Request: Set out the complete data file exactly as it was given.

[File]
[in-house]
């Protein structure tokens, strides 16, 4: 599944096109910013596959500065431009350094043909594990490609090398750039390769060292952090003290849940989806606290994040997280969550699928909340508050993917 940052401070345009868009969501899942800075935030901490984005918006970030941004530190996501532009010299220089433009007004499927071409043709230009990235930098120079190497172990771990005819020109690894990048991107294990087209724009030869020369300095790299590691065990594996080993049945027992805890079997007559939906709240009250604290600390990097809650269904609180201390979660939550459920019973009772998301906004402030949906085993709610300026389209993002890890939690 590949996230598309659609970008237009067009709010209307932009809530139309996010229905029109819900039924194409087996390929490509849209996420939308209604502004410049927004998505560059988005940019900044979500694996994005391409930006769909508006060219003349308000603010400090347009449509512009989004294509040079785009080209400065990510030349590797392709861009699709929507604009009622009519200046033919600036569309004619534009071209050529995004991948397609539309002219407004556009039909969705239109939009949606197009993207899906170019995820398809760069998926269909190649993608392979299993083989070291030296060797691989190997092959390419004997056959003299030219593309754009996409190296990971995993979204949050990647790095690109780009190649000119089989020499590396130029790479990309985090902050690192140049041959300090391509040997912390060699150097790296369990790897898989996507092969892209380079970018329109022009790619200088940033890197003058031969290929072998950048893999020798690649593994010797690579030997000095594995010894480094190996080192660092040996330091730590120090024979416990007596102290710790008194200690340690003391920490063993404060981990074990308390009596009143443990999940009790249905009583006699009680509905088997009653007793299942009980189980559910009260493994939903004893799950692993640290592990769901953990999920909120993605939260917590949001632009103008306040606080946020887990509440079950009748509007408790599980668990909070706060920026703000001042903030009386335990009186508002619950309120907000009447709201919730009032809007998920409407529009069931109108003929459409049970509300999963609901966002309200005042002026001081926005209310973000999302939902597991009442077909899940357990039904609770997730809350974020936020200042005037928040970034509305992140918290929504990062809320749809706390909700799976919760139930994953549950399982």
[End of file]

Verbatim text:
[in-house]
């Protein structure tokens, strides 16, 4: 599944096109910013596959500065431009350094043909594990490609090398750039390769060292952090003290849940989806606290994040997280969550699928909340508050993917 940052401070345009868009969501899942800075935030901490984005918006970030941004530190996501532009010299220089433009007004499927071409043709230009990235930098120079190497172990771990005819020109690894990048991107294990087209724009030869020369300095790299590691065990594996080993049945027992805890079997007559939906709240009250604290600390990097809650269904609180201390979660939550459920019973009772998301906004402030949906085993709610300026389209993002890890939690 590949996230598309659609970008237009067009709010209307932009809530139309996010229905029109819900039924194409087996390929490509849209996420939308209604502004410049927004998505560059988005940019900044979500694996994005391409930006769909508006060219003349308000603010400090347009449509512009989004294509040079785009080209400065990510030349590797392709861009699709929507604009009622009519200046033919600036569309004619534009071209050529995004991948397609539309002219407004556009039909969705239109939009949606197009993207899906170019995820398809760069998926269909190649993608392979299993083989070291030296060797691989190997092959390419004997056959003299030219593309754009996409190296990971995993979204949050990647790095690109780009190649000119089989020499590396130029790479990309985090902050690192140049041959300090391509040997912390060699150097790296369990790897898989996507092969892209380079970018329109022009790619200088940033890197003058031969290929072998950048893999020798690649593994010797690579030997000095594995010894480094190996080192660092040996330091730590120090024979416990007596102290710790008194200690340690003391920490063993404060981990074990308390009596009143443990999940009790249905009583006699009680509905088997009653007793299942009980189980559910009260493994939903004893799950692993640290592990769901953990999920909120993605939260917590949001632009103008306040606080946020887990509440079950009748509007408790599980668990909070706060920026703000001042903030009386335990009186508002619950309120907000009447709201919730009032809007998920409407529009069931109108003929459409049970509300999963609901966002309200005042002026001081926005209310973000999302939902597991009442077909899940357990039904609770997730809350974020936020200042005037928040970034509305992140918290929504990062809320749809706390909700799976919760139930994953549950399982």